Art Buzz returns to ICA LA with a happy hour tour of Maryam Jafri’s I Drank the Kool-Aid But I Didn’t Inhale led by curator Jamillah James and Director of Learning and Engagement Asuka Hisa, followed by refreshments (free)

Miya Folick is playing at the Lodge Room with Barrie and Kingsbury opening

The 6th Annual Dre Day Los Angeles is taking place at the Echoplex with special guests Battlecat and DJ Melo-D of The Beat Junkies and an evening of Dre-related music

Marc Almond of Soft Cell will be performing a “best of ” set at the Globe Theatre along with a DJ set by Hercules & Love Affair, a performance by The Voluptuous Horror of Karen Black and more for Sex Cells 2 year anniversary

Storefront Church, Orchin, Harrison Whitford, and Michael Vidal are playing at the Bootleg Theater

 

Saturday

Mike Krol is playing at the Bootleg Theater with Vertical Scratchers and Heflin opening

In conjunction with Frieze Art Fair and Art Los Angeles Contemporary, Bergamot Station is hosting Art + Brunch, 20+ gallery exhibitions and brunch bites throughout the complex (free)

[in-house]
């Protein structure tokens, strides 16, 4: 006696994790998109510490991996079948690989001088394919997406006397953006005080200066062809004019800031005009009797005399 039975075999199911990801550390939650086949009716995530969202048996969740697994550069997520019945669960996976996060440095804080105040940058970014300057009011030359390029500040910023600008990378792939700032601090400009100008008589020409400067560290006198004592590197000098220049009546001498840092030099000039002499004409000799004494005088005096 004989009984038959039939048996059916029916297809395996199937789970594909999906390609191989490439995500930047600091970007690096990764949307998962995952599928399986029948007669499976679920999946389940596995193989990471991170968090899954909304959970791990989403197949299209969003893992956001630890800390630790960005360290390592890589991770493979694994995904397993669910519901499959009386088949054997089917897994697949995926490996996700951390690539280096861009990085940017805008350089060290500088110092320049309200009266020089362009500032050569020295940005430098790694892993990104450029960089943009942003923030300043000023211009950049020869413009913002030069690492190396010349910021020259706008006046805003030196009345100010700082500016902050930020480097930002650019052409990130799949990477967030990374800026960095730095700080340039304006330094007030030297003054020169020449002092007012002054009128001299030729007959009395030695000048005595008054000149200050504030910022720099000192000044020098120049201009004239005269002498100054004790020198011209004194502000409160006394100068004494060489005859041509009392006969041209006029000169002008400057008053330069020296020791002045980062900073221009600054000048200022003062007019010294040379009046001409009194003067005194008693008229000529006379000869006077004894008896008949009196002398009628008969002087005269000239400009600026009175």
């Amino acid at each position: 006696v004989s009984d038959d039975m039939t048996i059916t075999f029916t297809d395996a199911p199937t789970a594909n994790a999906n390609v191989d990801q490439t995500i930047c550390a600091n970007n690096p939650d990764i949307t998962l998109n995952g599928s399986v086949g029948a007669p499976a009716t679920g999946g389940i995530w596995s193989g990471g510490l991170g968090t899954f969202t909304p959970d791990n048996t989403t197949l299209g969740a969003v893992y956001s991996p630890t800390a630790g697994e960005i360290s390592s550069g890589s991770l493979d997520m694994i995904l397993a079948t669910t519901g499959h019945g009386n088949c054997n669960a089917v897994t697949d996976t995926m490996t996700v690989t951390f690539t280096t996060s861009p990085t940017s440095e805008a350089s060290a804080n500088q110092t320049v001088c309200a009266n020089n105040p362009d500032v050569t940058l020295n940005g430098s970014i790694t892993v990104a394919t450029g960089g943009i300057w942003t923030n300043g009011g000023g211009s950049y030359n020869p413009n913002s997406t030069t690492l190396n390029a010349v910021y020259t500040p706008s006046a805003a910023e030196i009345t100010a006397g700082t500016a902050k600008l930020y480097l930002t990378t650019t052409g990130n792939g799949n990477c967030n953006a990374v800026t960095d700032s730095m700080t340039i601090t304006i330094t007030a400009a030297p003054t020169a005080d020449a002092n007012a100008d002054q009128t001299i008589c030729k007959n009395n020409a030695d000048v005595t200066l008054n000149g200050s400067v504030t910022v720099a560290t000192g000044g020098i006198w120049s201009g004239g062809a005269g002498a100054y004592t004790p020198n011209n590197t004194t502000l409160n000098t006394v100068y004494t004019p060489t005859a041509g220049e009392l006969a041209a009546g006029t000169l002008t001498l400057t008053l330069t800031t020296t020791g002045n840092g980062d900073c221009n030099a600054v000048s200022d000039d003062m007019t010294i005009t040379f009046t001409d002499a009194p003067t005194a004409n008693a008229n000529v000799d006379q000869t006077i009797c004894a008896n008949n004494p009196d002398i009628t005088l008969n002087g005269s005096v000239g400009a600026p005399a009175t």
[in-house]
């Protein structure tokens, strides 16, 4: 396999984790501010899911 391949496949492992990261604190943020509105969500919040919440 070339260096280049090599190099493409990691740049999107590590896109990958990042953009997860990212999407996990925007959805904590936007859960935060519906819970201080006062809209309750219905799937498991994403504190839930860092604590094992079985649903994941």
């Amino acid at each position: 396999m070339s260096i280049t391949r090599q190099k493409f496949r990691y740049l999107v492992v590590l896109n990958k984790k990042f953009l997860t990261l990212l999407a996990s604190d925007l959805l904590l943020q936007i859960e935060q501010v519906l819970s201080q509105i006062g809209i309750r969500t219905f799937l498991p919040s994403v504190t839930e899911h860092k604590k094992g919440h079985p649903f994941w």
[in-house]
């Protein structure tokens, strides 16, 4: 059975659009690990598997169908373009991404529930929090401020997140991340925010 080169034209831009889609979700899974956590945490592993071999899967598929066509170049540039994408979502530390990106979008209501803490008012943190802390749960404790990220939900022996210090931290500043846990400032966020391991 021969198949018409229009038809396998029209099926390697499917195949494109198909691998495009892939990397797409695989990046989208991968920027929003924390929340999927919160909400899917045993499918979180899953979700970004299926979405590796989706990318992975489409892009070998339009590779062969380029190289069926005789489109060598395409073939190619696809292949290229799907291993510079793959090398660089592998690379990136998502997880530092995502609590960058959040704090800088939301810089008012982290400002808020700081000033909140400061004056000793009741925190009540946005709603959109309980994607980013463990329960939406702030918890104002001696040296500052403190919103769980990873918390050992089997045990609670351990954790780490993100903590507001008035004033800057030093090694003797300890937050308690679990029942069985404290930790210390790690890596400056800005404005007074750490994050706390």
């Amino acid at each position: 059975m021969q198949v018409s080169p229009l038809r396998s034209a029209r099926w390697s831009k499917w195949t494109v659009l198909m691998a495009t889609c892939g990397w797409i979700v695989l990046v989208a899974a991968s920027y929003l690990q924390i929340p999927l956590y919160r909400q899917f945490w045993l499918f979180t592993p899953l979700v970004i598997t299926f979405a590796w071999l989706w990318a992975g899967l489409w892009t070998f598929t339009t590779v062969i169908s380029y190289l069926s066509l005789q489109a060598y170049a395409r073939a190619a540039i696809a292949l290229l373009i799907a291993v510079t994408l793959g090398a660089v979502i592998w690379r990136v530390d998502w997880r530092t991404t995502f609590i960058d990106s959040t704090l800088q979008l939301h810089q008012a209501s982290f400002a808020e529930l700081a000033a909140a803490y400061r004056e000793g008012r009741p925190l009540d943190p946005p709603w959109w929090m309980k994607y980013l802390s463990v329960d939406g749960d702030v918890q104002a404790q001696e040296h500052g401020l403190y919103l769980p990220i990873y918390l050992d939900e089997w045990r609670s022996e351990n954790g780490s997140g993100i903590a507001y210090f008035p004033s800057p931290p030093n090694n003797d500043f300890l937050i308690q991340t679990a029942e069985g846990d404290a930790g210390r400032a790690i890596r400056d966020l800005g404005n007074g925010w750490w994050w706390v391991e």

Or get up early (7am!) and have breakfast at The Geffen Contemporary at MOCA as part of their collaboration with Frieze Los Angeles. It will be followed by conversations between MOCA Director Klaus Biesenbach, Hans Ulrich Obrist and artists Lauren Halsey, Korakrit Arunanondchai, and Luchita Hurtado plus free admission to their current exhibitions

At Hammer Museum, artists Kandis Williams and Devin Troy Strother join gallery director Ebony L. Haynes for a discussion about “the contemporary tensions of presenting the black body as it relates to sexuality, politics, and history” (free)

Writer Doreen St. Felix will be speaking with Amandla Stenberg at The Underground Museum and it’s the last weekend to see Deana Lawson: Planes

Broncho are playing at the Lodge Room with Pinky Pinky opening